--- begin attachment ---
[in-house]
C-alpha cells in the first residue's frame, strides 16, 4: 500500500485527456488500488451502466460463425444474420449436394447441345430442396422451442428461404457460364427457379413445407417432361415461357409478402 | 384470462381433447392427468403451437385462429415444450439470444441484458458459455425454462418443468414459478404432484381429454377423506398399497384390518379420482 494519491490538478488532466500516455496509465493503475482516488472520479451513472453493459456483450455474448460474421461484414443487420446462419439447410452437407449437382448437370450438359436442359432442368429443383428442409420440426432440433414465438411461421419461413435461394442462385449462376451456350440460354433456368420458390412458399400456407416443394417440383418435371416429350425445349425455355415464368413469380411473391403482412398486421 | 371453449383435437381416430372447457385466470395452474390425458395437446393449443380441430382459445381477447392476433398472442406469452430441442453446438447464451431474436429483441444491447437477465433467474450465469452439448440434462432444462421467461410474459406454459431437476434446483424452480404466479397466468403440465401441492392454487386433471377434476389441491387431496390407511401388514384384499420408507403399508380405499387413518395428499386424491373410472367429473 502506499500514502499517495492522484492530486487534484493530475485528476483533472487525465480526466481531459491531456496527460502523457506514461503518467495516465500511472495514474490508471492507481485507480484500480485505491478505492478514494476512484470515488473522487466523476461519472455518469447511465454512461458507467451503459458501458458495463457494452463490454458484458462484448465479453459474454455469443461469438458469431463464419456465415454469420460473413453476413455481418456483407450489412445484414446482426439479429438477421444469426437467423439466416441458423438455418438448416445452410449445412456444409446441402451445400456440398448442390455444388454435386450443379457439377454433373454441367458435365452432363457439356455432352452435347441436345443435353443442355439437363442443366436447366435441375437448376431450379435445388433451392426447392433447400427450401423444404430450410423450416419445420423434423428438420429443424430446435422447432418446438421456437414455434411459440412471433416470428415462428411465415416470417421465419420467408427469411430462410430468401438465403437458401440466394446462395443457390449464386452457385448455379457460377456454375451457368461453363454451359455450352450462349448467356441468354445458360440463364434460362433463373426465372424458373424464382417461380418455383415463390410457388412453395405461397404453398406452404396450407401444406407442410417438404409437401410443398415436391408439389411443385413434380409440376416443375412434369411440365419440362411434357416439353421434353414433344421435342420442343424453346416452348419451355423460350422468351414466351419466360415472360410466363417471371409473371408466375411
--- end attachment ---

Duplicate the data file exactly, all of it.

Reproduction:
[in-house]
C-alpha cells in the first residue's frame, strides 16, 4: 500500500485527456488500488451502466460463425444474420449436394447441345430442396422451442428461404457460364427457379413445407417432361415461357409478402 | 384470462381433447392427468403451437385462429415444450439470444441484458458459455425454462418443468414459478404432484381429454377423506398399497384390518379420482 494519491490538478488532466500516455496509465493503475482516488472520479451513472453493459456483450455474448460474421461484414443487420446462419439447410452437407449437382448437370450438359436442359432442368429443383428442409420440426432440433414465438411461421419461413435461394442462385449462376451456350440460354433456368420458390412458399400456407416443394417440383418435371416429350425445349425455355415464368413469380411473391403482412398486421 | 371453449383435437381416430372447457385466470395452474390425458395437446393449443380441430382459445381477447392476433398472442406469452430441442453446438447464451431474436429483441444491447437477465433467474450465469452439448440434462432444462421467461410474459406454459431437476434446483424452480404466479397466468403440465401441492392454487386433471377434476389441491387431496390407511401388514384384499420408507403399508380405499387413518395428499386424491373410472367429473 502506499500514502499517495492522484492530486487534484493530475485528476483533472487525465480526466481531459491531456496527460502523457506514461503518467495516465500511472495514474490508471492507481485507480484500480485505491478505492478514494476512484470515488473522487466523476461519472455518469447511465454512461458507467451503459458501458458495463457494452463490454458484458462484448465479453459474454455469443461469438458469431463464419456465415454469420460473413453476413455481418456483407450489412445484414446482426439479429438477421444469426437467423439466416441458423438455418438448416445452410449445412456444409446441402451445400456440398448442390455444388454435386450443379457439377454433373454441367458435365452432363457439356455432352452435347441436345443435353443442355439437363442443366436447366435441375437448376431450379435445388433451392426447392433447400427450401423444404430450410423450416419445420423434423428438420429443424430446435422447432418446438421456437414455434411459440412471433416470428415462428411465415416470417421465419420467408427469411430462410430468401438465403437458401440466394446462395443457390449464386452457385448455379457460377456454375451457368461453363454451359455450352450462349448467356441468354445458360440463364434460362433463373426465372424458373424464382417461380418455383415463390410457388412453395405461397404453398406452404396450407401444406407442410417438404409437401410443398415436391408439389411443385413434380409440376416443375412434369411440365419440362411434357416439353421434353414433344421435342420442343424453346416452348419451355423460350422468351414466351419466360415472360410466363417471371409473371408466375411